The LOT brings the classic musical love story to the Toronto stage
I had the pleasure of seeing the Lower Ossington Theatre‘s mounting of the classic musical West Side Story tonight. The LOT‘s version was an ambitious, lively take on a story I’d only ever seen on film and in print.
If you’re someone who managed to escape high school without having read the book, its premise is a “modern” (relative to its time) Romeo-and-Juliet tale of doomed love between two people from different — and racially divided — worlds.
The story centres on the rivalry between the “American” gang The Jets and the Puerto Rican gang The Sharks. While The Jets are busy throwing around highly offensive racial slurs – and The Sharks are busy embodying fairly offensive racial stereotypes – the two gangs are gunning to run the other out of their tiny piece of “turf.”
Amongst the chaos, Maria (the phenomenally talented Meher Pavri) and Tony (Hugh Ritchie) lock eyes and fall in love. Theirs is a young, foolish, doomed love, which I would have enjoyed seeing explored more. It has been called “The world’s greatest love story,” after all.
The leads’ chemistry almost entirely made up for what I found to be a lack of relationship development. It was easy to believe that they were deeply in love, even though they’d only just met, and shared mere minutes (and a few songs) together.
Maria (Pavri), was one of a few standouts for me and my companion Caryhn. She was well-cast and as beautiful a Maria as one could hope for. Her entire performance — her presence, dancing, and solid acting — was incredible to me, but her strong vocals rose way above the rest of the cast. Sadly, in my opinion she far outshone her lover Tony (Ritchie), who at times was barely audible next to her.
Which raises another issue: while I am eternally grateful for air conditioning on humid, hot days like today, there was a loud hum coming from the rear of the theatre (I’m assuming it was an AC unit) which slightly affected my ability to hear the cast, despite them all having microphones. Most of the talking scenes were audible, but I missed a lot during vocal performances.
And that raises another unfortunate point about the LOT: its seats are rather uncomfortable, and the smaller theatre is quite cramped (especially with a full house like tonight). Sitting through a two hour (plus intermission) show was very uncomfortable for both Caryhn and I.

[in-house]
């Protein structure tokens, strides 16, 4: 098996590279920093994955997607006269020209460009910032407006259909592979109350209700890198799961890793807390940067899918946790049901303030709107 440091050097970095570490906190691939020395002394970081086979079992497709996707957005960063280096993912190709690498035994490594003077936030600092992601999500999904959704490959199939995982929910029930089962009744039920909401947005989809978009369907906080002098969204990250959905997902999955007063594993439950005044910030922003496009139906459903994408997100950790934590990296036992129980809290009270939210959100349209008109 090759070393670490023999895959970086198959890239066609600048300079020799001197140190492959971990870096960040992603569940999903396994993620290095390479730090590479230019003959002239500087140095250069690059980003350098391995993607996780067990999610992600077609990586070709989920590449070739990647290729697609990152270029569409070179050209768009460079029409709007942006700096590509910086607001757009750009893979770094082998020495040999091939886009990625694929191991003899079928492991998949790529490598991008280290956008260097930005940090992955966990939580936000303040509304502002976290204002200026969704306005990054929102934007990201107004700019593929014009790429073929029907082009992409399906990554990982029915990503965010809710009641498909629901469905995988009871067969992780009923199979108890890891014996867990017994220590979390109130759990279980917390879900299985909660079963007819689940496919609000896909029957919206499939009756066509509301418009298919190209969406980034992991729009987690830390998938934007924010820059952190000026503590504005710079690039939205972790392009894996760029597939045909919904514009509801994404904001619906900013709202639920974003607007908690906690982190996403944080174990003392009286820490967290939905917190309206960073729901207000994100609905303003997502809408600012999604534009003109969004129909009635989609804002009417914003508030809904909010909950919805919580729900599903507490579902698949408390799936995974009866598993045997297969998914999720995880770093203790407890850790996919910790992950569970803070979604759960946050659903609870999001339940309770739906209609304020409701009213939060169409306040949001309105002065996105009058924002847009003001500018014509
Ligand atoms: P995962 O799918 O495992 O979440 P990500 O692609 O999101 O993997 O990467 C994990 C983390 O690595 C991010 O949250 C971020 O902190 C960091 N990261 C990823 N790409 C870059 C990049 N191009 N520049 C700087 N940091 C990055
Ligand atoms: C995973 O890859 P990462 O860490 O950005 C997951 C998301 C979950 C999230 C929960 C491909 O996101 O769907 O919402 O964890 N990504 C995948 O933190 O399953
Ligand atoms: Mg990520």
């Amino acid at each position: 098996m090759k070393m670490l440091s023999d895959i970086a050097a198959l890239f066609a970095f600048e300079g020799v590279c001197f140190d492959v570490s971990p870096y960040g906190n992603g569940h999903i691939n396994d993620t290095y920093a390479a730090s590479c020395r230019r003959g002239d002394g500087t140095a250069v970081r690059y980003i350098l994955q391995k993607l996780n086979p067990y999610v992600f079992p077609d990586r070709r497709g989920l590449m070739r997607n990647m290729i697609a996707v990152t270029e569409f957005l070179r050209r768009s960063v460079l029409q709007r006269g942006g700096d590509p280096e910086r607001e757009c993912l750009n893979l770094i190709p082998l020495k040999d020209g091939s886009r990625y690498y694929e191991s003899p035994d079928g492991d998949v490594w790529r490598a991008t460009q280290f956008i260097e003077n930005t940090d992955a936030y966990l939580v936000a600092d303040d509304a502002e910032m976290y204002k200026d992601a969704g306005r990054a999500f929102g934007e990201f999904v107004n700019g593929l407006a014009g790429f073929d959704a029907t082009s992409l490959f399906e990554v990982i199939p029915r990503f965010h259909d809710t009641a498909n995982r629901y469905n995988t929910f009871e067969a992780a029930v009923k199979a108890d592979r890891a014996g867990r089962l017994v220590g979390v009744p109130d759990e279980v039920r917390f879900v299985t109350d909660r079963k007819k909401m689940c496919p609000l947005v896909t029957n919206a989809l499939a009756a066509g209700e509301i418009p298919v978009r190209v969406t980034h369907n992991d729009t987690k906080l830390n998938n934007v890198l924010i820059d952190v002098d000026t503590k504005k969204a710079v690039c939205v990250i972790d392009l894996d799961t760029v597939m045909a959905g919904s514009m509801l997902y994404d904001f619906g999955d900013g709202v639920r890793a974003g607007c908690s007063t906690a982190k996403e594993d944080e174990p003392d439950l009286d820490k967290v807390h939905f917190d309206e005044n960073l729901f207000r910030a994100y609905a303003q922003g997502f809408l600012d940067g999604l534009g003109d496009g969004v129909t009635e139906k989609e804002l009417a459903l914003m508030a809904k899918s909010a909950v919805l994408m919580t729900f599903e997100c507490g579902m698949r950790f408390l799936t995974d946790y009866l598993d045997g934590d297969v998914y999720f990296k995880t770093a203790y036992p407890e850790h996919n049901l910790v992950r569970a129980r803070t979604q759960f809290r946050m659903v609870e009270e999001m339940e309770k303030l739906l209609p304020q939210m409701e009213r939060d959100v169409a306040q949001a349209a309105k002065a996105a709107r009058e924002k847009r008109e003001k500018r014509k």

Other issues: Given that almost half of the cast were supposed to be Puerto Rican, more Brown or Of Colour actors (particularly in the female roles) would have been amazing. I always want to see more diversity regardless of the character’s race or ethnicity (or body type, gender, sexuality, etc.), but it feels especially important when the characters themselves aren’t white. There is no lack of talented performers Of Colour in this city!
Perhaps it was the proximity to the incredible vocal talents of Meher Pavri, but Caryhn wasn’t especially thrilled with the vocal performances of the rest of the cast: “They were OK, but not phenomenal.” I enjoyed them, but I lack a musical background. I did find some of the dance numbers a bit long, and it would have been nice to see what they could have done with more stage space.
Despite their length, we were both very impressed with the dance performances, and with the acting. Aside from the lack of diversity, we both felt the roles were well cast and enjoyed all of the performances.
Other standout performances for me came from Baby Jon (Matthew Eldracher), whose nuanced facial expressions and various mini-roles were charming; Riff (Robbie Fenton) who truly embodied a 50’s era greaser type; and Doc/Gladhand (Richard Dupp) who transitioned seamlessly from nerdy chaperone to sarcastic malt shoppe owner.
And finally, the LOT set designers are total magicians. I’ve seen several shows there and am always blown away by what they do with the limited space they have. They are also masters at set transitions, and instead of trying to discreetly set up scenes, they boldly own it and have fun with it.
Despite my complaints about comfort and noise, I really enjoyed this show. Given the sold-out house, whooping and cheering throughout, and standing ovation at the end, I’m apparently not alone in feeling that way. Can you dig it?
- West Side Story is playing until September 18, 2016 at the Lower Ossington Theatre (100A Ossington Ave.)
- Shows run Thursday to Sunday. Please see website for showtimes
- Ticket prices range from $54.99 – $64.99, and are available online, or through the box office at 416-915-6747
- This show contains loud noises and use of herbal cigarettes
Photo of Meher Pavri and Hugh Ritchie by Shaun McPherson